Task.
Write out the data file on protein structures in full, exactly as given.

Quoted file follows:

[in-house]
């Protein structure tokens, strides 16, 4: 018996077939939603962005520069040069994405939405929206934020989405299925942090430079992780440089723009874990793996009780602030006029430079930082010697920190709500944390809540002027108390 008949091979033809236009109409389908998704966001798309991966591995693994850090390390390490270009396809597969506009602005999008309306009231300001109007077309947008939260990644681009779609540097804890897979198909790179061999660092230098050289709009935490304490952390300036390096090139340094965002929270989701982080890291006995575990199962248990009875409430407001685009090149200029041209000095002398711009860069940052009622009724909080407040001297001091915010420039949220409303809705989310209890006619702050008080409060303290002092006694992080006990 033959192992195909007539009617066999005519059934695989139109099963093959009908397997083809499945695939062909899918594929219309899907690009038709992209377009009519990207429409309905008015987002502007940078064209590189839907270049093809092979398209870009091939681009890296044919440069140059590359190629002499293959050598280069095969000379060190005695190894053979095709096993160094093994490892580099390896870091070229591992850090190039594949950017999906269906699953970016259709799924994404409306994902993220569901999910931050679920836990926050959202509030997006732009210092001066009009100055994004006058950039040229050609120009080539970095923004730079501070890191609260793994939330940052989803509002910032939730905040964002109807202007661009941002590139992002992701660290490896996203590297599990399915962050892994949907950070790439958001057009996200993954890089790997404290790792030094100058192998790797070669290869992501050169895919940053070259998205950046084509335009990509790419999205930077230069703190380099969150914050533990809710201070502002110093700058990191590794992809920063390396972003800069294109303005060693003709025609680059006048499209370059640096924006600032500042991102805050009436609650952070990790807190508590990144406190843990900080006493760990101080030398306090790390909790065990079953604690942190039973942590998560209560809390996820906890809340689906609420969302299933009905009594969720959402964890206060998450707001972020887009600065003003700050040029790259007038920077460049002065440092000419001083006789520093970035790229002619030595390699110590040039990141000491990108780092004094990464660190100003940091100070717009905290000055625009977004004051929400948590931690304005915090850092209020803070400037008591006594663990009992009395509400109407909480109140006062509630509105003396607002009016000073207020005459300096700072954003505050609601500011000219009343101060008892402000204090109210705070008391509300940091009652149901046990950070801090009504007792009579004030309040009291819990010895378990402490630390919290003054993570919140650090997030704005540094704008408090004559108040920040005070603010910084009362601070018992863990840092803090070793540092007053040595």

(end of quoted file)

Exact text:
[in-house]
């Protein structure tokens, strides 16, 4: 018996077939939603962005520069040069994405939405929206934020989405299925942090430079992780440089723009874990793996009780602030006029430079930082010697920190709500944390809540002027108390 008949091979033809236009109409389908998704966001798309991966591995693994850090390390390490270009396809597969506009602005999008309306009231300001109007077309947008939260990644681009779609540097804890897979198909790179061999660092230098050289709009935490304490952390300036390096090139340094965002929270989701982080890291006995575990199962248990009875409430407001685009090149200029041209000095002398711009860069940052009622009724909080407040001297001091915010420039949220409303809705989310209890006619702050008080409060303290002092006694992080006990 033959192992195909007539009617066999005519059934695989139109099963093959009908397997083809499945695939062909899918594929219309899907690009038709992209377009009519990207429409309905008015987002502007940078064209590189839907270049093809092979398209870009091939681009890296044919440069140059590359190629002499293959050598280069095969000379060190005695190894053979095709096993160094093994490892580099390896870091070229591992850090190039594949950017999906269906699953970016259709799924994404409306994902993220569901999910931050679920836990926050959202509030997006732009210092001066009009100055994004006058950039040229050609120009080539970095923004730079501070890191609260793994939330940052989803509002910032939730905040964002109807202007661009941002590139992002992701660290490896996203590297599990399915962050892994949907950070790439958001057009996200993954890089790997404290790792030094100058192998790797070669290869992501050169895919940053070259998205950046084509335009990509790419999205930077230069703190380099969150914050533990809710201070502002110093700058990191590794992809920063390396972003800069294109303005060693003709025609680059006048499209370059640096924006600032500042991102805050009436609650952070990790807190508590990144406190843990900080006493760990101080030398306090790390909790065990079953604690942190039973942590998560209560809390996820906890809340689906609420969302299933009905009594969720959402964890206060998450707001972020887009600065003003700050040029790259007038920077460049002065440092000419001083006789520093970035790229002619030595390699110590040039990141000491990108780092004094990464660190100003940091100070717009905290000055625009977004004051929400948590931690304005915090850092209020803070400037008591006594663990009992009395509400109407909480109140006062509630509105003396607002009016000073207020005459300096700072954003505050609601500011000219009343101060008892402000204090109210705070008391509300940091009652149901046990950070801090009504007792009579004030309040009291819990010895378990402490630390919290003054993570919140650090997030704005540094704008408090004559108040920040005070603010910084009362601070018992863990840092803090070793540092007053040595």